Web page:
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Book Review - The God Delusion

While reviewing unfinished blog entries, I came across this one. I'd originally intended to write a very in depth review of this book, but never quite got around to doing it, and it's now been years since I read the book. Still, what I'd already written wasn't bad, so I figured it was worth cleaning up a bit and posting on the blog.

After putting it off for over a year and a half, I finally read The God Delusion by Richard Dawkins. There were a couple reasons I put it off so long. First, when the book first came out, I was just coming to grips with non-belief, and I was still too embarassed to take the book to the cashier. Second, even as I did become more comfortable with atheism, I thought that the book would just be a lot of preaching to the choir. However, thanks to the urging of a few people, I decided to go pick up the book, and I'm glad I did.

To be honest, for me, a good portion of the book was preaching to the choir, but not quite as much as I'd feared. I anticipated 420 pages of dissecting arguments for the existence of gods, pointing out inconsistencies in religious doctrines, and reasons why non-belief is the more rational choice. And while a good part of the book does address those points, that's only about half of it. The rest of the book deals with different but related issues, such as the roots of religion, the basis for morality, and reasons for speaking out against religion.

I have read several unfounded complaints of the book. Just consider the first editorial review on the book's Amazon page by Publisher's Weekly.

For a scientist who criticizes religion for its intolerance, Dawkins has written a surprisingly intolerant book, full of scorn for religion and those who believe...

While Dawkins can be witty, even confirmed atheists who agree with his advocacy of science and vigorous rationalism may have trouble stomaching some of the rhetoric: the biblical Yahweh is "psychotic," Aquinas's proofs of God's existence are "fatuous" and religion generally is "nonsense..."

He insists that religion is a divisive and oppressive force, but he is less convincing in arguing that the world would be better and more peaceful without it.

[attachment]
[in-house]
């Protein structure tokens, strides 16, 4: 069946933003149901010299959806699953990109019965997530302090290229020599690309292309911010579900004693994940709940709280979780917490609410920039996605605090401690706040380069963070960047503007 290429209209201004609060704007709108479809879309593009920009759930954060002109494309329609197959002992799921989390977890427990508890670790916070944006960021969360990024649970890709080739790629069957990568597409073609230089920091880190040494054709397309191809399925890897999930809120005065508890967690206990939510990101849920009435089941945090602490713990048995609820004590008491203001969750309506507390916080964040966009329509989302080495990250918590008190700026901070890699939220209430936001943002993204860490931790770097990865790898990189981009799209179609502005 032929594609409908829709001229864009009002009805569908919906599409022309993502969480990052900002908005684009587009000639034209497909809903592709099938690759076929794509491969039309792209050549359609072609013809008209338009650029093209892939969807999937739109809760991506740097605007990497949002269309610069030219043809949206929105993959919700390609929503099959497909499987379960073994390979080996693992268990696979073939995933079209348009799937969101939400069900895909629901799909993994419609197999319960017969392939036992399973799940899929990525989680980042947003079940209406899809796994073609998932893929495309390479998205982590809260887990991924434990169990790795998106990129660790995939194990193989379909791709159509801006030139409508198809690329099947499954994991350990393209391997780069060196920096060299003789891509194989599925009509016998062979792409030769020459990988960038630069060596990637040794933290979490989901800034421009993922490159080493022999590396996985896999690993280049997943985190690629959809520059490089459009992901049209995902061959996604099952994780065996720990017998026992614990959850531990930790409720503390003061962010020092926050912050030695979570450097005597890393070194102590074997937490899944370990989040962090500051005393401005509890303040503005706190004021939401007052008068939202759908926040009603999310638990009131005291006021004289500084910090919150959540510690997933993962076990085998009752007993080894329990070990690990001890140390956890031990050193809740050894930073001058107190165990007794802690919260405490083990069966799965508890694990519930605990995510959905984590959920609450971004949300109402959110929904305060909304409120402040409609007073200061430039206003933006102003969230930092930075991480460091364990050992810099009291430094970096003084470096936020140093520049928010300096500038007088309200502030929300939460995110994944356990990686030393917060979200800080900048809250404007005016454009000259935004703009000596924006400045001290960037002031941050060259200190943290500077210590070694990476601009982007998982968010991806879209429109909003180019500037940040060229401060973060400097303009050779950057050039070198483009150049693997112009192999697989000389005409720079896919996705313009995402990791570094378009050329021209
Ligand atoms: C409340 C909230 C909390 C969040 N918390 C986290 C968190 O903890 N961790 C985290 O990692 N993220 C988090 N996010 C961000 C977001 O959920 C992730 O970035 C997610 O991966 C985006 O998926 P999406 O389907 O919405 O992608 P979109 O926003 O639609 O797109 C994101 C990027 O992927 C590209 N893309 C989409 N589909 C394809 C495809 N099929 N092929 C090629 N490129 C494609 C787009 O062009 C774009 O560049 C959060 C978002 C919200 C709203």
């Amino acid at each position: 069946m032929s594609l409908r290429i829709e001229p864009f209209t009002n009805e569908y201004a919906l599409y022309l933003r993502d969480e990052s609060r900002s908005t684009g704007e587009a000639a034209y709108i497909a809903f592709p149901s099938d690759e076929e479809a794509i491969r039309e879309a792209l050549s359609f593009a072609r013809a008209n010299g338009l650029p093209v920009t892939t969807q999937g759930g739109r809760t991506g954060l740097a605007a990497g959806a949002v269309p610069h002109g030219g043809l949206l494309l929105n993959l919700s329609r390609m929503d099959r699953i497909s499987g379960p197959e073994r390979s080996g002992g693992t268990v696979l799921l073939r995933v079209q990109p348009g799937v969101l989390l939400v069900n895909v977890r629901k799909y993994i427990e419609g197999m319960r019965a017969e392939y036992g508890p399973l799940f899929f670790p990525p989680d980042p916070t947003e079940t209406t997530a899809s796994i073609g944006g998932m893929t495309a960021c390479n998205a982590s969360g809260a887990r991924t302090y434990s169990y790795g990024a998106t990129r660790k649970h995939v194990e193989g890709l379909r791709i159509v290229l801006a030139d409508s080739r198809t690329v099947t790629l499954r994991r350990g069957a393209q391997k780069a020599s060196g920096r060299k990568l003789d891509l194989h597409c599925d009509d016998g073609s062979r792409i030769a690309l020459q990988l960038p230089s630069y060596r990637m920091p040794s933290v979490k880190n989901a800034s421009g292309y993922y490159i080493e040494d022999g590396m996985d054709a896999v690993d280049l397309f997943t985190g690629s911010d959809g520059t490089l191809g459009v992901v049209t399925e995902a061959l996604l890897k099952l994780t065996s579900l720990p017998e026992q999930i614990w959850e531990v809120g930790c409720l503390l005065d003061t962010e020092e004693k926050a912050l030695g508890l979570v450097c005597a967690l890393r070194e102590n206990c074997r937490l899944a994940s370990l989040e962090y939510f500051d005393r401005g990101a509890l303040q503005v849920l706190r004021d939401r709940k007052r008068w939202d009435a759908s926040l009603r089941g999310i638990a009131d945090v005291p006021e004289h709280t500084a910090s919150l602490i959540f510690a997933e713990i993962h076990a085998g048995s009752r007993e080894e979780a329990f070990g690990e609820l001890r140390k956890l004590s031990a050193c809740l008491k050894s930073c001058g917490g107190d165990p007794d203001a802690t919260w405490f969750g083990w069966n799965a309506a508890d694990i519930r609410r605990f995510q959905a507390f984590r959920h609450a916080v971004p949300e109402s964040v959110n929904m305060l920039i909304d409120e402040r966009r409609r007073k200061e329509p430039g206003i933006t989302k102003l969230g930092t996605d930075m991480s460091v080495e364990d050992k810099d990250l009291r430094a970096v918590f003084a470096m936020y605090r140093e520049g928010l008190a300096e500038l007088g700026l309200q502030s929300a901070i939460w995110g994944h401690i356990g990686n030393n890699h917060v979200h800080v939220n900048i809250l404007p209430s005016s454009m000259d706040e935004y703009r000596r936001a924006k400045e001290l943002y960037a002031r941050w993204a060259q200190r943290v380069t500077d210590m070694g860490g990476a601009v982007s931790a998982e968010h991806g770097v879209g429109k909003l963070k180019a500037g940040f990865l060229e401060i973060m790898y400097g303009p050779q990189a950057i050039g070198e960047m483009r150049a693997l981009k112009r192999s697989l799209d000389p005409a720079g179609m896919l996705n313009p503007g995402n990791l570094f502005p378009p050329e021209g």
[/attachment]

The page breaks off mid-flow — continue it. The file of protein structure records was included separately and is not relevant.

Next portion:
Admittedly, some sections use strong language, particularly introductions to chapters, but I never read anything as scornful, nor particularly intolerant. Yes, Dawkins described Yahweh as "psychotic," but that was in the context of the atrocities of the Old Testament (such as Jephthah and his daughter from Judges 11). And after re-reading the section on Aquinas, I think Dawkins was justified in calling it like he saw it - Aquinas's arguments weren't all that good.

The last part of this review is something I've seen used as the sole argument of some reviews. It has nothing to do with the proposition of whether or not a god exists, only the consequences of belief in a god. And personally, I think Dawkins did address that aspect fairly well, though I guess that's a matter of personal opinion.

I don't entirely agree with all of Dawkins' arguments, but I still recommend this book.


Added 2010-11-23 Thinking about The God Delusion again, I recall a certain passage that I found really funny (just about the only humorous passage from the book). As luck would have it, it was one of the parts available from Google Books. I'll included the lead in for context. So, here's the passge, from page 86:

More recently, the physicist Russell Stannard (one of Britain's three well-known religious scientists, as we shall see) has thrown his weight behind an inititiative, funded by - of course - the Templeton Foundation, to test experimentally the proposition that praying for sick patients improves their health.

Such experiments, if done properly, have to be double blind, and this standard was strictly observed. The patients were assigned, strictly at random, to an experimental group (received prayers) or a control group (received no prayers). Neither the patients, nor their doctors or caregivers, nor the experimenters were allowed to know which patients were being prayed for and which patients were controls. Those who did the experimental praying had to know the names of the individuals for whom they were praying - otherwise, in what sense would they be praying for them rather than for somebody else? But care was taken to tell them only the first name and initial letter of the surname. Apparently thta would be enough to enable God to pinpoint the right hospital bed.

The very idea of doing such experiments is open to a generous amount of ridicule, and the project duly received it. As far as I know, Bob Newhart didn't do a sketch about it, but I can distinctly hear his voice:

What's that you say, Lord? You can't cure me because I'm a member of the control group?... Oh I see, my aunt's prayers aren't enough. But Lord, Mr Evans in the next-door bed... What as that, Lord?... Mr Evans received a thousand prayers per day? But Lord, Mr Evans doesn't know a thousand people... Oh, they just referred to him as John E. But Lord, how did you know they didn't mean John Ellsworthy?... Oh, right, you used your omniscience to work out with John E they meant. But Lord...

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